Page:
Ah, so a babby on the way:). Wonderful! I don't want to know the sex until it's born. While pregnancy isn't a disease, it's also a good reason to take care.

Cheers,
Ronnie
 

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Not to add to your worries (you're doing great to care for your poor traumatized sheep) but did you have the predators tested for rabies? It's one of the worst fears if the attackers are running wild, maybe your state has no rabies, I fervently hope so, but better to be assured than to wonder and delay treatment.
 

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Last Monday, April 16, my sheep were attacked by hybrid wolf dogs (3 adults and 6 puppies). We had no idea there were any in the area. They killed 4 of the 19 ewes and 5 of 22 lambs. We are lucky our neighbor's dogs heard the commotion and sprung into action to run the predators off. The weird part is that they continued to come back to consume the bodies. They didn't just kill for sport like a lot of dogs. We quickly disposed of the bodies to ward off other predators and honor the sheep lost.
Early the next morning, the adult dogs and a puppy returned. Despite having a window open, we were not alerted to the attack until a ewe busted through a gate to get to our porch. While we only lost two more lambs and another ewe, the injuries were significant. Thankfully, we were able to kill all four intruders (the puppy was attacking a downed, alive ewe, otherwise it may have lived).
Here's where the hard part really begins... all of my sheep seem depressed and I can't tell if they're in pain, truly sad (some of them lost their mommas and vice versa), or have other injuries we can't see. We've been treating for worms in those bit, fly strike, gangrene in a lamb that had maggots in her neck wound, bloat, and possible toxicity (not copper?). I feel like I'm juggling all of their health which has gone from strong/ never a problem to fragile/ moment to moment. Since we've never had health issues (besides one girl with worms) I feel like it's out of control and I don't know if I'm doing anything right. The two vets in the area flat out said they don't treat sheep even though we're in rural Arkansas. I don't want to lose anymore simply because I don't know where to go or how to treat them.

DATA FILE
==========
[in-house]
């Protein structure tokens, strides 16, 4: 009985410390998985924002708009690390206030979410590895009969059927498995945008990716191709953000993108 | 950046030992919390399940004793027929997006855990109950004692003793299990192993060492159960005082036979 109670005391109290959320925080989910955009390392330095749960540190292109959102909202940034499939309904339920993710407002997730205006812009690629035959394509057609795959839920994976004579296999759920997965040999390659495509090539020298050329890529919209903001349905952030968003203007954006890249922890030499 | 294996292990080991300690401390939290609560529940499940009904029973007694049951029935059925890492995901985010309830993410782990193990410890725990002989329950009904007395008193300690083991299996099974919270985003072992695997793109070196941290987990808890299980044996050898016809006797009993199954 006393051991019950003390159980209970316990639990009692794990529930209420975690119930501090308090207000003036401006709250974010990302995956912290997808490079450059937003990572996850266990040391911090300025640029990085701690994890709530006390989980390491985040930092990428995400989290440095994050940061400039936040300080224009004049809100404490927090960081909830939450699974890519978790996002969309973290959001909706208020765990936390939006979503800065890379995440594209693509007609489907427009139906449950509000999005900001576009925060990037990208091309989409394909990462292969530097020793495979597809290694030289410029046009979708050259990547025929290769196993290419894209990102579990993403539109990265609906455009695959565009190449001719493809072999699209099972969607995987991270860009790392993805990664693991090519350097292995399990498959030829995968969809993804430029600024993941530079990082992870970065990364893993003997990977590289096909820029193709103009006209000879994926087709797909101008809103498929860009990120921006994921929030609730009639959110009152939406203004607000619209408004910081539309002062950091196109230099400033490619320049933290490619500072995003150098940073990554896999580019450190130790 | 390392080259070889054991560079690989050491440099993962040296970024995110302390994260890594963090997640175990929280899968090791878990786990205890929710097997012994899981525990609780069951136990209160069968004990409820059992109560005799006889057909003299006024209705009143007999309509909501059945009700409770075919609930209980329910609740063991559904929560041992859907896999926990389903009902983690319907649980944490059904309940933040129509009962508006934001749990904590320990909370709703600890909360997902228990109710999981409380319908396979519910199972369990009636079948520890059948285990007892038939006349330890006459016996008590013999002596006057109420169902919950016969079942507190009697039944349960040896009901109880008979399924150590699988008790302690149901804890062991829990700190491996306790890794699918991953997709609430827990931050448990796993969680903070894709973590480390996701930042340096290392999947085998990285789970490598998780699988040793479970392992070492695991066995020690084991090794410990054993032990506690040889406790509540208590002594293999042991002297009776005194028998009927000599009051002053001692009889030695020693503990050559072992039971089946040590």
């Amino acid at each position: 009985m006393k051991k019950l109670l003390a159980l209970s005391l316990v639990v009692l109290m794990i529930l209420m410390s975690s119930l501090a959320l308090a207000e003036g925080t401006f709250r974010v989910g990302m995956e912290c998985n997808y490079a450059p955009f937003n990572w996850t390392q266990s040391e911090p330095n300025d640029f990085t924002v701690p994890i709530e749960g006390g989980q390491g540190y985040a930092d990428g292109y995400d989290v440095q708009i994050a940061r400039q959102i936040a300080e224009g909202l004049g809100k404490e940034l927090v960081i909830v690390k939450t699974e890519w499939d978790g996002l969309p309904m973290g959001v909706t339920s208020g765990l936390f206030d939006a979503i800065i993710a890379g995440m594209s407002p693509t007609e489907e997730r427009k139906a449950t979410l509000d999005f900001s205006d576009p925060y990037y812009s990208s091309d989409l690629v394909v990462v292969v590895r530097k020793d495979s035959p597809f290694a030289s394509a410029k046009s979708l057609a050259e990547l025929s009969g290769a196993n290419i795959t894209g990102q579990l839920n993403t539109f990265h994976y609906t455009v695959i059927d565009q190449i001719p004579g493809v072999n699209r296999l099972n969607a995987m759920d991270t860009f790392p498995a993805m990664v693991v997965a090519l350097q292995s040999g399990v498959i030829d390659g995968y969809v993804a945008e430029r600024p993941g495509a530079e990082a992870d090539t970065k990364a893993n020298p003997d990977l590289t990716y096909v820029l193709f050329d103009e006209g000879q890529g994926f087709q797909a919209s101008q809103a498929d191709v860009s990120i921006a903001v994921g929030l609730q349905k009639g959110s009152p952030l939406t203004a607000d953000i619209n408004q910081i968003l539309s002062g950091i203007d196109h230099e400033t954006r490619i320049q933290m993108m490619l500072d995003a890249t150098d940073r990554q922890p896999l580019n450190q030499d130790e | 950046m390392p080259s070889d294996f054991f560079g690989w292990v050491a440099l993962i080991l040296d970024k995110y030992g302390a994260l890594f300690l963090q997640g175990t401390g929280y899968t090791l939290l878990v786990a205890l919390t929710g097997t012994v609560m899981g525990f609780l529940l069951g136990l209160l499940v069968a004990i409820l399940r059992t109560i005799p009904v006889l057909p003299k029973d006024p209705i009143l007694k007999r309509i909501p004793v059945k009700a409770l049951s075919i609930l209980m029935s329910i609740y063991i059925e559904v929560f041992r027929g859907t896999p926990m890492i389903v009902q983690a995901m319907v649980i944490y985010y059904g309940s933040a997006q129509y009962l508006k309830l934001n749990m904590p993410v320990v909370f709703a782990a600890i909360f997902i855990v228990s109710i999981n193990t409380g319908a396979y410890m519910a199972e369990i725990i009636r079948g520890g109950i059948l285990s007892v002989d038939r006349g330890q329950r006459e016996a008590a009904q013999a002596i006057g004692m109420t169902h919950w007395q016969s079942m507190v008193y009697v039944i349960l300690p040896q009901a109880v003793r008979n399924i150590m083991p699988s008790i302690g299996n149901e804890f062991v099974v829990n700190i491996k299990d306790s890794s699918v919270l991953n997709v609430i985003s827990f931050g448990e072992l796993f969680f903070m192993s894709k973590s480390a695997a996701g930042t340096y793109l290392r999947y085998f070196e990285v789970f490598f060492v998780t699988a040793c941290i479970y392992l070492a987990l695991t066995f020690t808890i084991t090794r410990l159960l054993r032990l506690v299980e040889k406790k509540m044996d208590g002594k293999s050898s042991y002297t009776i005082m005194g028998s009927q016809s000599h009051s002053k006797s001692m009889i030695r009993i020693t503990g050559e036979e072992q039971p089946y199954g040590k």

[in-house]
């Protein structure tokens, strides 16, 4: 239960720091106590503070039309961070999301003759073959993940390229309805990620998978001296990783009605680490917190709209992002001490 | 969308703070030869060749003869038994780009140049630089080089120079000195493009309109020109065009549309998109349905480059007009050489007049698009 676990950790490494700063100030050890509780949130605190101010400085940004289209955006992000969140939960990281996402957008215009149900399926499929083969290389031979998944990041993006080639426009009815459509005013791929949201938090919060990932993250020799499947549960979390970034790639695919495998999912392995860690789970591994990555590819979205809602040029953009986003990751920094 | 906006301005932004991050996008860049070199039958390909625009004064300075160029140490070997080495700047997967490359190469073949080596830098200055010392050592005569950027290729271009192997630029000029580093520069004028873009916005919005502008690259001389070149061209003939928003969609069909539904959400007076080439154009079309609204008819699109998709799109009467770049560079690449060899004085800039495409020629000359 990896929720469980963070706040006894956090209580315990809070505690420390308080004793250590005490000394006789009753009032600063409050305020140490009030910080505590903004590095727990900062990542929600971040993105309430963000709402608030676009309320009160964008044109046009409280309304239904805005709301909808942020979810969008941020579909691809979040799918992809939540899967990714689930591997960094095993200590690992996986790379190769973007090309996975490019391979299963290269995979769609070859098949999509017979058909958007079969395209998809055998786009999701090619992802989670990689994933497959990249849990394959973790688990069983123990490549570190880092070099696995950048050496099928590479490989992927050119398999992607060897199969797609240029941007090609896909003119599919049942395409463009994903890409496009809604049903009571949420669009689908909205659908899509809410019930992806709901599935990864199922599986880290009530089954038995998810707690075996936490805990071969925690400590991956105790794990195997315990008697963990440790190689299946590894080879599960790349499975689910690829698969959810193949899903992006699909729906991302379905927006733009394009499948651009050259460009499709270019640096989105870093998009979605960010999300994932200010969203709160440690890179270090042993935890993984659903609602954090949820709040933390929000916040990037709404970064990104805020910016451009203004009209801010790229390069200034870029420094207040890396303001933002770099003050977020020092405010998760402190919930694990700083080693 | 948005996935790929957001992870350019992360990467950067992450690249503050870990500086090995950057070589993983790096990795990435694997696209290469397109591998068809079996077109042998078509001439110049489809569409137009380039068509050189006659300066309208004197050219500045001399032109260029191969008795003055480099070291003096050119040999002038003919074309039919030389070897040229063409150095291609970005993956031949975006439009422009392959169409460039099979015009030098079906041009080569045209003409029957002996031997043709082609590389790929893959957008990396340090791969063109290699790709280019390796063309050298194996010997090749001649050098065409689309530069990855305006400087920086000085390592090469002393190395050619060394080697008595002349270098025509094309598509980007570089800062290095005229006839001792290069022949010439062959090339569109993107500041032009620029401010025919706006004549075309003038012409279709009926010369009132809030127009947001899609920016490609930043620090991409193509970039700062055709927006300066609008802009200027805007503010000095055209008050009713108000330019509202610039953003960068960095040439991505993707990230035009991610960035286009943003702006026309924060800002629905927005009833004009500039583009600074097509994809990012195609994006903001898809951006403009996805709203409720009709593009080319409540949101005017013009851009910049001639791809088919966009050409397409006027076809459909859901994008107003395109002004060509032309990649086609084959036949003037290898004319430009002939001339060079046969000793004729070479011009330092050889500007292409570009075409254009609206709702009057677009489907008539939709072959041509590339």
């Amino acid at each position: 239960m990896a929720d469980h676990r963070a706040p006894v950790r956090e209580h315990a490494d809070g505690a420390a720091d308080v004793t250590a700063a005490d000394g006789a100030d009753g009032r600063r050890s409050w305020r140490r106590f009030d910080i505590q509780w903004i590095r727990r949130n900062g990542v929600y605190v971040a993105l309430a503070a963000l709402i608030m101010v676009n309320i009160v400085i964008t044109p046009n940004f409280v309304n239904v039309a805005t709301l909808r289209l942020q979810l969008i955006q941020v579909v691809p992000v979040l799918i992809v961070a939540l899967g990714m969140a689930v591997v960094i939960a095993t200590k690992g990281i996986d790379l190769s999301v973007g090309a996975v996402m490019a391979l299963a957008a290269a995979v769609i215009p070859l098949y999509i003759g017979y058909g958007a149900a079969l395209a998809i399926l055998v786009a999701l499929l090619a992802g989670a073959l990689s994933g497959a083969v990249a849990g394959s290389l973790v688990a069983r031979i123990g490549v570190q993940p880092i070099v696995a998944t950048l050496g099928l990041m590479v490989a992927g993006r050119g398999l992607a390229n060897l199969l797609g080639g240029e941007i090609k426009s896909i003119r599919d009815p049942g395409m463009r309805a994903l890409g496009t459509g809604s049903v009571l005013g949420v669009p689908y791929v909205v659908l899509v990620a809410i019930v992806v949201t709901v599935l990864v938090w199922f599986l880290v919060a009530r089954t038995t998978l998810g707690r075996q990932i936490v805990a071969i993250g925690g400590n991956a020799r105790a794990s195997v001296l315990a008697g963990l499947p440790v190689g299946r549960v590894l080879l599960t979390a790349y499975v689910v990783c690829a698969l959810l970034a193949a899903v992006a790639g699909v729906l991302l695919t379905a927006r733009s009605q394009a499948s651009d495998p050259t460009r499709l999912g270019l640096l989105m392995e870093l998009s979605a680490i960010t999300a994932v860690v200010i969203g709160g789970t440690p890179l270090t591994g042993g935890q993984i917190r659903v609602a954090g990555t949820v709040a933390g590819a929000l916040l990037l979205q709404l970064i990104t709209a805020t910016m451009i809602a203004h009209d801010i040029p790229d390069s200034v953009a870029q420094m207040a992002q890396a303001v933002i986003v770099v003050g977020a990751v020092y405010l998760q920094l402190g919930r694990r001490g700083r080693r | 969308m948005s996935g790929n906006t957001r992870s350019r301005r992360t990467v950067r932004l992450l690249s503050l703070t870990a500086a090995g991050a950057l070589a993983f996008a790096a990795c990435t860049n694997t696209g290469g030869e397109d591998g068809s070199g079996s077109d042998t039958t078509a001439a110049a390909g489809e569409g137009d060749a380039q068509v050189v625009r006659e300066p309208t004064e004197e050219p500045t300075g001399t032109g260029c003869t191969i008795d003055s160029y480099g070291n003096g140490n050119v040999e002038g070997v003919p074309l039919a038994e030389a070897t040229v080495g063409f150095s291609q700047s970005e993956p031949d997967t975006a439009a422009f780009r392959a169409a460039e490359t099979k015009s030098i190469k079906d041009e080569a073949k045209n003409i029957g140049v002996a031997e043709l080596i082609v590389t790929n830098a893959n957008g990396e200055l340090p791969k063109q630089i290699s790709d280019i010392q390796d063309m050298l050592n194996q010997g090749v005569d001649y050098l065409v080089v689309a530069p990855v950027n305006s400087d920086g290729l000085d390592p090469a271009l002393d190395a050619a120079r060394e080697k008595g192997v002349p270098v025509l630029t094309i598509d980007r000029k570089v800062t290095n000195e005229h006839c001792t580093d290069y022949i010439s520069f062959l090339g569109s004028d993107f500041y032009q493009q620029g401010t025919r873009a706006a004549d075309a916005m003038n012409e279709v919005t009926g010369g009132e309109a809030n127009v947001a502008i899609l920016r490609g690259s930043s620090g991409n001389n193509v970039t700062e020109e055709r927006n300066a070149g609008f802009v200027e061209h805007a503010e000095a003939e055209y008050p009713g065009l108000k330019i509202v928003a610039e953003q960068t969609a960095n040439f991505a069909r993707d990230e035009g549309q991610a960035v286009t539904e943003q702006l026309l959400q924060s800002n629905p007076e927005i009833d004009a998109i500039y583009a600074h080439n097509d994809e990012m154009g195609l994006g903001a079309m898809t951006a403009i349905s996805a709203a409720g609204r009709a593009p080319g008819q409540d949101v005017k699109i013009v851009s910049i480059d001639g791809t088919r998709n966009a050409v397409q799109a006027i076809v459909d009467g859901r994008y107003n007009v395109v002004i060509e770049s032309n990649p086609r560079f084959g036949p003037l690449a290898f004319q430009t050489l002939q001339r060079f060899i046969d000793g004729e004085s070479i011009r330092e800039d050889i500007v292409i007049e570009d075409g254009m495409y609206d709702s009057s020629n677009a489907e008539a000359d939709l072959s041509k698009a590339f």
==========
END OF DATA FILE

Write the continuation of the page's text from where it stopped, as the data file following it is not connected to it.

What is really good, reliable source of information for diagnoses and treatments (besides Sheep 201)?
How do I know who is just sad or scared and who is genuinely hurt/ sick?
Anyone know where I can find a certification class for treating sheep medically?
Thanks in advance.

Amanda, recently a gal whose family runs thousands of sheep in Wyoming posted on Facebook a story of a rogue wolf pack attacking the flocks (even with many LGDs). Several were killed, and many injured. Several died weeks later, and in autopsying them she found (and posted) pics of the bodies skinned. Many showed bruised/deeply injured underlying flesh, which could not be seen from the outside. Puncture wounds close up, but still are there. My point isn't to be gross, but if some of your injured sheep don't improve, that may be what is happening. There's not much you can do besides what you are, TLC will do the best. If you are interested in her story - she writes books about LGDs and other ranch life stories, check out Cat Urburgit on FB.